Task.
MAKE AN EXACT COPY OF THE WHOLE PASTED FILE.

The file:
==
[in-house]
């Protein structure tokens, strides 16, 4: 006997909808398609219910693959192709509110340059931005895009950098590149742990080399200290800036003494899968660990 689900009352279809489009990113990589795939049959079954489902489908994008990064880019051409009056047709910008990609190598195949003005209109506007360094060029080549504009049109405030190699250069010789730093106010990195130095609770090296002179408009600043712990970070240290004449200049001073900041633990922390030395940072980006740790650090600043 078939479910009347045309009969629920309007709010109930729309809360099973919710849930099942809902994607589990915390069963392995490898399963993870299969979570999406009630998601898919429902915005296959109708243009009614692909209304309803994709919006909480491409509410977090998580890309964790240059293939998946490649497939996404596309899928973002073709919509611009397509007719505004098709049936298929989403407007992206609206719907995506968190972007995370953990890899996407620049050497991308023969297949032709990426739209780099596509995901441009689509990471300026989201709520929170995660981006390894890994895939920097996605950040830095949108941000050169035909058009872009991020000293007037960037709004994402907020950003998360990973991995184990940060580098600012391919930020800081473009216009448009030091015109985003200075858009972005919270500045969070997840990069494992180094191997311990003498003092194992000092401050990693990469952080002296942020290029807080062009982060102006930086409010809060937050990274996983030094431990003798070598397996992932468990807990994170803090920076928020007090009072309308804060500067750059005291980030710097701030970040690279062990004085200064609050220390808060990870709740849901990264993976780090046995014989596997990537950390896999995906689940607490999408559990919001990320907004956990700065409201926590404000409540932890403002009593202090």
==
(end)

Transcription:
[in-house]
């Protein structure tokens, strides 16, 4: 006997909808398609219910693959192709509110340059931005895009950098590149742990080399200290800036003494899968660990 689900009352279809489009990113990589795939049959079954489902489908994008990064880019051409009056047709910008990609190598195949003005209109506007360094060029080549504009049109405030190699250069010789730093106010990195130095609770090296002179408009600043712990970070240290004449200049001073900041633990922390030395940072980006740790650090600043 078939479910009347045309009969629920309007709010109930729309809360099973919710849930099942809902994607589990915390069963392995490898399963993870299969979570999406009630998601898919429902915005296959109708243009009614692909209304309803994709919006909480491409509410977090998580890309964790240059293939998946490649497939996404596309899928973002073709919509611009397509007719505004098709049936298929989403407007992206609206719907995506968190972007995370953990890899996407620049050497991308023969297949032709990426739209780099596509995901441009689509990471300026989201709520929170995660981006390894890994895939920097996605950040830095949108941000050169035909058009872009991020000293007037960037709004994402907020950003998360990973991995184990940060580098600012391919930020800081473009216009448009030091015109985003200075858009972005919270500045969070997840990069494992180094191997311990003498003092194992000092401050990693990469952080002296942020290029807080062009982060102006930086409010809060937050990274996983030094431990003798070598397996992932468990807990994170803090920076928020007090009072309308804060500067750059005291980030710097701030970040690279062990004085200064609050220390808060990870709740849901990264993976780090046995014989596997990537950390896999995906689940607490999408559990919001990320907004956990700065409201926590404000409540932890403002009593202090």